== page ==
One of the more bizarre announcements since the election regarding HS2 has come from councils in Yorkshire, who have already clubbed together to raise £50,000 to lobby for HS2 to be built.
Leeds City Council, North Yorkshire County Council and the Sheffield City Region group of authorities, which are all in the process of implementing cuts to services due to cuts of millions of pounds in annual funding to are backing the ‘HS2 East’ campaign, which is asking for each individual authority to put £25,000 into a joint lobbying pot.
Given the commitment from Government to build HS2, and indeed the promise from David Cameron during the election campaign to dash Sir David Attenboroughs hopes of getting UNESCO World Heritage Status for Walton Hall, by fast-tracking the building the Leeds-Sheffield section of HS2 through it before that process could be completed, the question has to be asked, why do these councils feel the need to spend this money?
In fact, it seems that they don’t really know why themselves. A report produced by Sheffield City Region Combined Authority said the campaign was designed to “Influence the Comprehensive Spending Review and HS2 briefings to new ministers”, with Chairman Sir Steve Houghton saying:
“We are very confident in the Government’s commitment to the Eastern leg of HS2 and Sir David Higgins, executive chairman of the project, has himself said that building both the eastern and western legs on an equal basis is the only way to deliver the reductions in journey times and extra capacity that are needed.”
So if this is the case, what on Earth is the point of spending any money whatsoever on lobbying for HS2 to be built? It makes no sense whatsoever, especially given a background of millions of pounds of cuts being forced on each of these councils.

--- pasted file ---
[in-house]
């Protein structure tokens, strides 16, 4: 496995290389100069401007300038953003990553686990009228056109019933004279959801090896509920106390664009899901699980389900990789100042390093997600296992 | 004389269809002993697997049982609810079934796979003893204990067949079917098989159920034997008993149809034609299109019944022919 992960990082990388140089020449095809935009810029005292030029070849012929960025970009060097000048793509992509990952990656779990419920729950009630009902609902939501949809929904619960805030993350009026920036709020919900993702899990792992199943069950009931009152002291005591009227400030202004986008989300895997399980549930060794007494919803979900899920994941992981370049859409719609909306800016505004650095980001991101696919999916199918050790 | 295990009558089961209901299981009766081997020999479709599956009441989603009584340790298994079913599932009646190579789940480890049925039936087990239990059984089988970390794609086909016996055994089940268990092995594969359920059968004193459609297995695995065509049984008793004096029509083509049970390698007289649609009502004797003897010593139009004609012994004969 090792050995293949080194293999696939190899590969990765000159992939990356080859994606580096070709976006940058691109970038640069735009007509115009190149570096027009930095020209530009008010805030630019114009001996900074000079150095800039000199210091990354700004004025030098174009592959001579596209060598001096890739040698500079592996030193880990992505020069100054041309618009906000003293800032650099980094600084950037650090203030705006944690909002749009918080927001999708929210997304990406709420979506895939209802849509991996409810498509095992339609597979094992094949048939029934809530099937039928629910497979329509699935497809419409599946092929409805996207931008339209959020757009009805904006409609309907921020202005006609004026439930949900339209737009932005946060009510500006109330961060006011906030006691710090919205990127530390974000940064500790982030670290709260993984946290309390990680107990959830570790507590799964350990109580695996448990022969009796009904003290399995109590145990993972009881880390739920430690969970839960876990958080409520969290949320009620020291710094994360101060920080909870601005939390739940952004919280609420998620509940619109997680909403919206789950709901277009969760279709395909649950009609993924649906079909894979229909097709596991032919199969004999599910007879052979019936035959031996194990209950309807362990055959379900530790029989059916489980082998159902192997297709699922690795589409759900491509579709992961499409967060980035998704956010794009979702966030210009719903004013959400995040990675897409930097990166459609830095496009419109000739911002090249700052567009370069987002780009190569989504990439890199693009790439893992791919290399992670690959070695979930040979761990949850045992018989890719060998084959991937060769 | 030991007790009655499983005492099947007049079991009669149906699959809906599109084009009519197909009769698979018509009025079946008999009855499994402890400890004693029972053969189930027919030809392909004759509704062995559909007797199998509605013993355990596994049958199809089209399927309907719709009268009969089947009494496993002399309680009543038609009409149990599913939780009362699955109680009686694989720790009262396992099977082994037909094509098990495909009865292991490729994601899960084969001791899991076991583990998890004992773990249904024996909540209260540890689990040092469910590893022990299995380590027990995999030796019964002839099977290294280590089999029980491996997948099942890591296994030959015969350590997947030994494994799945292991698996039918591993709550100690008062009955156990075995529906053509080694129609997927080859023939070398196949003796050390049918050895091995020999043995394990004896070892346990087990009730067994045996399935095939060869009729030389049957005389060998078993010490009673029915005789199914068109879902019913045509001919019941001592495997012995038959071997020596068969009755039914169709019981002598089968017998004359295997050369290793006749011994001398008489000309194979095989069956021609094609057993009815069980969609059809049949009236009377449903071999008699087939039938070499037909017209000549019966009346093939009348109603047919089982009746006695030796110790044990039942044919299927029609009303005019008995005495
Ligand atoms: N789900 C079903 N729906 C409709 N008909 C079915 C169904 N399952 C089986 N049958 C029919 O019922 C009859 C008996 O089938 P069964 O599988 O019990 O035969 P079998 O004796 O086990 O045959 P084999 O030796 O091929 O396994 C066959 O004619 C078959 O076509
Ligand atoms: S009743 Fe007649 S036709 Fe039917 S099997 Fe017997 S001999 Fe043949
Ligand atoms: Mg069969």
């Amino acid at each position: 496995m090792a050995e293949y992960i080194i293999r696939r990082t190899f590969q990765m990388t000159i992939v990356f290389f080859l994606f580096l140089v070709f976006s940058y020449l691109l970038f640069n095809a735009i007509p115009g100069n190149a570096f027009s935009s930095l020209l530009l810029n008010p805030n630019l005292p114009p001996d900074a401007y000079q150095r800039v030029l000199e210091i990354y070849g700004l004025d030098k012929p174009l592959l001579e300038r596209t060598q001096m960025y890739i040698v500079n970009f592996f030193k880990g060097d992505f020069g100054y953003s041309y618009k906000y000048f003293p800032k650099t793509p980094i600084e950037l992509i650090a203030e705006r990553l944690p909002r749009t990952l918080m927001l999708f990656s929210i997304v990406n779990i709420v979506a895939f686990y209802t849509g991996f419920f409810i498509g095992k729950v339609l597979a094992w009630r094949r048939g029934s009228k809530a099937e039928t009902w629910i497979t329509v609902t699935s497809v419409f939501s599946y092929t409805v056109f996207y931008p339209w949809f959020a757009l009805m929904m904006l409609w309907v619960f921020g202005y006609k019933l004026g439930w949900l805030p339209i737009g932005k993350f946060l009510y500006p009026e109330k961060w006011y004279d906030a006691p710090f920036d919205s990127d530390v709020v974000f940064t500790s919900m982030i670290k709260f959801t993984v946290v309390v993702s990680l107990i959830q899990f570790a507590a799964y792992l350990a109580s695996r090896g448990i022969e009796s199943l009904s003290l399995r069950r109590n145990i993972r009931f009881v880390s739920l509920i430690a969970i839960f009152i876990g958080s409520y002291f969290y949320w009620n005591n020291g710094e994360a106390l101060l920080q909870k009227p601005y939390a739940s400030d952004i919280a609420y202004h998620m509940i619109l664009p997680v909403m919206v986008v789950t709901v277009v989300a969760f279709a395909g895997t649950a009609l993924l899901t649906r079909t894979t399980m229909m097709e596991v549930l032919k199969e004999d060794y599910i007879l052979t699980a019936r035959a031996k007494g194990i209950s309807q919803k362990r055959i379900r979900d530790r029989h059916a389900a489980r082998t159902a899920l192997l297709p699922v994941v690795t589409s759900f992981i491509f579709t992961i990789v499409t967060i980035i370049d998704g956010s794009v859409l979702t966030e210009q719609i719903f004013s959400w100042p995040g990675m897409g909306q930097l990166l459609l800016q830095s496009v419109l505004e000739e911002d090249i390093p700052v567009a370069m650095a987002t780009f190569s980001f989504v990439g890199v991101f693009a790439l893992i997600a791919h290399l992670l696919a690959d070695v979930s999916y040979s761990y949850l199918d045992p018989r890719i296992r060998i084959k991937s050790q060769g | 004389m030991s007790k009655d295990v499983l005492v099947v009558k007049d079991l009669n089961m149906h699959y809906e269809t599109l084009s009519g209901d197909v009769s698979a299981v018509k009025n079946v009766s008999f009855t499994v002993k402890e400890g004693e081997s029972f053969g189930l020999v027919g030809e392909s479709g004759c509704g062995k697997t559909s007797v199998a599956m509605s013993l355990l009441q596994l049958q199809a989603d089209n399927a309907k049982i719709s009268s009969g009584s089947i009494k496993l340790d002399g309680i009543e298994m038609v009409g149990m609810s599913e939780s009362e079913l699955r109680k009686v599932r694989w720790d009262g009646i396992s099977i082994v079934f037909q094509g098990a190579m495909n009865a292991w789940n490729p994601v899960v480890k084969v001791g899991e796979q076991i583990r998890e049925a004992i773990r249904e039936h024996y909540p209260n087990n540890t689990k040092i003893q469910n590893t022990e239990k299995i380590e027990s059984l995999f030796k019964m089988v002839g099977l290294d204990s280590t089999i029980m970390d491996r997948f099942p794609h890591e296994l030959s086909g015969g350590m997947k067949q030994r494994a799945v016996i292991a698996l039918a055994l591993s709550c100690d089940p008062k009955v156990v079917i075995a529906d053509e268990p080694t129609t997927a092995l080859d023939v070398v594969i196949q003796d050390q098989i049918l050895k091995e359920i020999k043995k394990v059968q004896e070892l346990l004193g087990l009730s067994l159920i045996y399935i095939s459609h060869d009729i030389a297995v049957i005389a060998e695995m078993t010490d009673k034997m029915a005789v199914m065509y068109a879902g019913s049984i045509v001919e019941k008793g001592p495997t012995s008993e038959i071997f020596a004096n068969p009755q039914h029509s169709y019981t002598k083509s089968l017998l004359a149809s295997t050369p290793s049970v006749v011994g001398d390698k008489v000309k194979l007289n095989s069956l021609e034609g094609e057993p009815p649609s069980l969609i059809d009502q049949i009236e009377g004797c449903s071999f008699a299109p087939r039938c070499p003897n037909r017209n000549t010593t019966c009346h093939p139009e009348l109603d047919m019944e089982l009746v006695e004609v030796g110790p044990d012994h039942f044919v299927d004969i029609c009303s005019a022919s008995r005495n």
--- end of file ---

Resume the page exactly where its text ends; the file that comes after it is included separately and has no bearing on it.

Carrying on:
The only thing that can be said is that the eastern leg of Phase 2 of HS2 has always seemed to be the most vulnerable part of the project. Upgrades which have been delivered on the Midland Mainline and upgrades which are on the way for the East Coast Mainline will eat into both the benefit cost ratio and the whole point of building a railway with station sites that at best can be described as ‘compromises’.
It’s also widely been speculated that whilst the Government has been bullish in wanting to accelerate HS2 to Crewe and from Leeds to Sheffield, the reason that the announcement of the finalised Phase 2 route is a year overdue is that ground conditions in the East Midlands (and north of Crewe) are not suitable for the running of a high speed railway, and there is a serious question about whether or not at the proposed design speeds, HS2 could actually be built in those areas. This is clearly the case in terms of where the East Midlands station is meant to be going.